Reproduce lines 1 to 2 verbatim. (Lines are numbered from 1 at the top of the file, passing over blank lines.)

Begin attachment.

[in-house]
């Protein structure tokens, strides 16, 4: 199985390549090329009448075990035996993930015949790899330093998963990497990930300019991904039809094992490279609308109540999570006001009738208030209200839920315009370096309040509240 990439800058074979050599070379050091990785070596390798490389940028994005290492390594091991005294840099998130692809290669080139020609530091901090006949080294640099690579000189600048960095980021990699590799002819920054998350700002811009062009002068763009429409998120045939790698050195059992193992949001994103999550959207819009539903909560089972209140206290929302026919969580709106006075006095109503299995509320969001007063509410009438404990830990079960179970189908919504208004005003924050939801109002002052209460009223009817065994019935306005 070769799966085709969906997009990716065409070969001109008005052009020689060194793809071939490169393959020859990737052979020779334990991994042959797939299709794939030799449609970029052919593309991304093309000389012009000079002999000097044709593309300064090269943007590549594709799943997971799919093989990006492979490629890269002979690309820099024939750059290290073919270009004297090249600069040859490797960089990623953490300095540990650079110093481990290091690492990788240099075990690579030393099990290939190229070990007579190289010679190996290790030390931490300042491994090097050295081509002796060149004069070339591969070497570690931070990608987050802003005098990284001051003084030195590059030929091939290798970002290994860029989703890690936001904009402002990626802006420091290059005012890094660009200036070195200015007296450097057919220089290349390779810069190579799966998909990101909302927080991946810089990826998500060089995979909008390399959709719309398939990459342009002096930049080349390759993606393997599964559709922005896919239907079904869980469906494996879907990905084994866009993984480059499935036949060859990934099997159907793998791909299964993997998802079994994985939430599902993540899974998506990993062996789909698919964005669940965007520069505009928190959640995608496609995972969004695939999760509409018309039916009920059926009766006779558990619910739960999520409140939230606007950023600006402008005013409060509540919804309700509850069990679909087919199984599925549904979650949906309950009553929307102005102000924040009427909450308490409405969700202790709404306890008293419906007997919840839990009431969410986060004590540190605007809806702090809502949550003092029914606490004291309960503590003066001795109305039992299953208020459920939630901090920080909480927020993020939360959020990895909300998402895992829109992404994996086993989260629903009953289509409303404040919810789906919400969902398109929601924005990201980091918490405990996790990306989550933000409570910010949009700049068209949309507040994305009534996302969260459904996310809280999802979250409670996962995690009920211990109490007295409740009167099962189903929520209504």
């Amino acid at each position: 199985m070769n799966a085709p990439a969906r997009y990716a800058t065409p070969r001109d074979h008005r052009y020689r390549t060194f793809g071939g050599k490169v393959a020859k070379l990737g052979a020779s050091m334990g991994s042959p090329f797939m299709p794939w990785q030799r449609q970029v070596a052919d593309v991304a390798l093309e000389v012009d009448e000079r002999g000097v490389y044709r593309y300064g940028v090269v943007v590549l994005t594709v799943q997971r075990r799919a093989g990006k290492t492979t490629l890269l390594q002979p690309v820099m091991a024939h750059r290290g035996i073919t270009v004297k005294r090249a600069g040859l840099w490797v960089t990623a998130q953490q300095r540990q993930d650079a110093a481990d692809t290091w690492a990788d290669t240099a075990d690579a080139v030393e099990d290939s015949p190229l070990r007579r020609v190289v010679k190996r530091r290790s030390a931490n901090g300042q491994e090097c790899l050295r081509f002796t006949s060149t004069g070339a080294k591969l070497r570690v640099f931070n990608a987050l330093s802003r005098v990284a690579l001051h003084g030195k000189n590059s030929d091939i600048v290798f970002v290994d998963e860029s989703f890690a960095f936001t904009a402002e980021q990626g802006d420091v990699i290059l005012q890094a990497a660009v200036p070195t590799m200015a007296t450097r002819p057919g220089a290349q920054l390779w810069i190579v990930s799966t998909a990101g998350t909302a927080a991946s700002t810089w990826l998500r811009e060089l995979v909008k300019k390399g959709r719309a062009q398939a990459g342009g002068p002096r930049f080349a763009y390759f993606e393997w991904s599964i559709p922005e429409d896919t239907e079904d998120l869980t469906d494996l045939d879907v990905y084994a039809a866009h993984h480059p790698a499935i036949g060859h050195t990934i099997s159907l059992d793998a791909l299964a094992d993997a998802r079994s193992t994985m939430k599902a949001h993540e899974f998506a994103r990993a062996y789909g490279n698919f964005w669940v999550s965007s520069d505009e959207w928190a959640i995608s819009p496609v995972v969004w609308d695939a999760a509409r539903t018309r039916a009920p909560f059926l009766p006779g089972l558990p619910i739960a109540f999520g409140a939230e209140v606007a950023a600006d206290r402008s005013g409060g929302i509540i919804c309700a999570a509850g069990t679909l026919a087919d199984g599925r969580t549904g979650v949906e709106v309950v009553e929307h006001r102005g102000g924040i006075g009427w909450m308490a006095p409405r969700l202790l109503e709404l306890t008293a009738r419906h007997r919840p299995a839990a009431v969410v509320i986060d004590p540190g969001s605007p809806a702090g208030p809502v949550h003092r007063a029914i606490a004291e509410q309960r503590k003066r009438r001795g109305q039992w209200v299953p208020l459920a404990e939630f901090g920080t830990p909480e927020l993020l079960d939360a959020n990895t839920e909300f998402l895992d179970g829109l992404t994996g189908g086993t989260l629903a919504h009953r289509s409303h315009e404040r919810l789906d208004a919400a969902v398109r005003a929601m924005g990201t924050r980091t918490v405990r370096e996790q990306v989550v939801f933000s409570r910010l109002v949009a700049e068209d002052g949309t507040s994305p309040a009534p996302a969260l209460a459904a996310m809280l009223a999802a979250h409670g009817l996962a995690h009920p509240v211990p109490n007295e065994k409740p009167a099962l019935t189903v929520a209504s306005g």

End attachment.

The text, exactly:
[in-house]
């Protein structure tokens, strides 16, 4: 199985390549090329009448075990035996993930015949790899330093998963990497990930300019991904039809094992490279609308109540999570006001009738208030209200839920315009370096309040509240 990439800058074979050599070379050091990785070596390798490389940028994005290492390594091991005294840099998130692809290669080139020609530091901090006949080294640099690579000189600048960095980021990699590799002819920054998350700002811009062009002068763009429409998120045939790698050195059992193992949001994103999550959207819009539903909560089972209140206290929302026919969580709106006075006095109503299995509320969001007063509410009438404990830990079960179970189908919504208004005003924050939801109002002052209460009223009817065994019935306005 070769799966085709969906997009990716065409070969001109008005052009020689060194793809071939490169393959020859990737052979020779334990991994042959797939299709794939030799449609970029052919593309991304093309000389012009000079002999000097044709593309300064090269943007590549594709799943997971799919093989990006492979490629890269002979690309820099024939750059290290073919270009004297090249600069040859490797960089990623953490300095540990650079110093481990290091690492990788240099075990690579030393099990290939190229070990007579190289010679190996290790030390931490300042491994090097050295081509002796060149004069070339591969070497570690931070990608987050802003005098990284001051003084030195590059030929091939290798970002290994860029989703890690936001904009402002990626802006420091290059005012890094660009200036070195200015007296450097057919220089290349390779810069190579799966998909990101909302927080991946810089990826998500060089995979909008390399959709719309398939990459342009002096930049080349390759993606393997599964559709922005896919239907079904869980469906494996879907990905084994866009993984480059499935036949060859990934099997159907793998791909299964993997998802079994994985939430599902993540899974998506990993062996789909698919964005669940965007520069505009928190959640995608496609995972969004695939999760509409018309039916009920059926009766006779558990619910739960999520409140939230606007950023600006402008005013409060509540919804309700509850069990679909087919199984599925549904979650949906309950009553929307102005102000924040009427909450308490409405969700202790709404306890008293419906007997919840839990009431969410986060004590540190605007809806702090809502949550003092029914606490004291309960503590003066001795109305039992299953208020459920939630901090920080909480927020993020939360959020990895909300998402895992829109992404994996086993989260629903009953289509409303404040919810789906919400969902398109929601924005990201980091918490405990996790990306989550933000409570910010949009700049068209949309507040994305009534996302969260459904996310809280999802979250409670996962995690009920211990109490007295409740009167099962189903929520209504």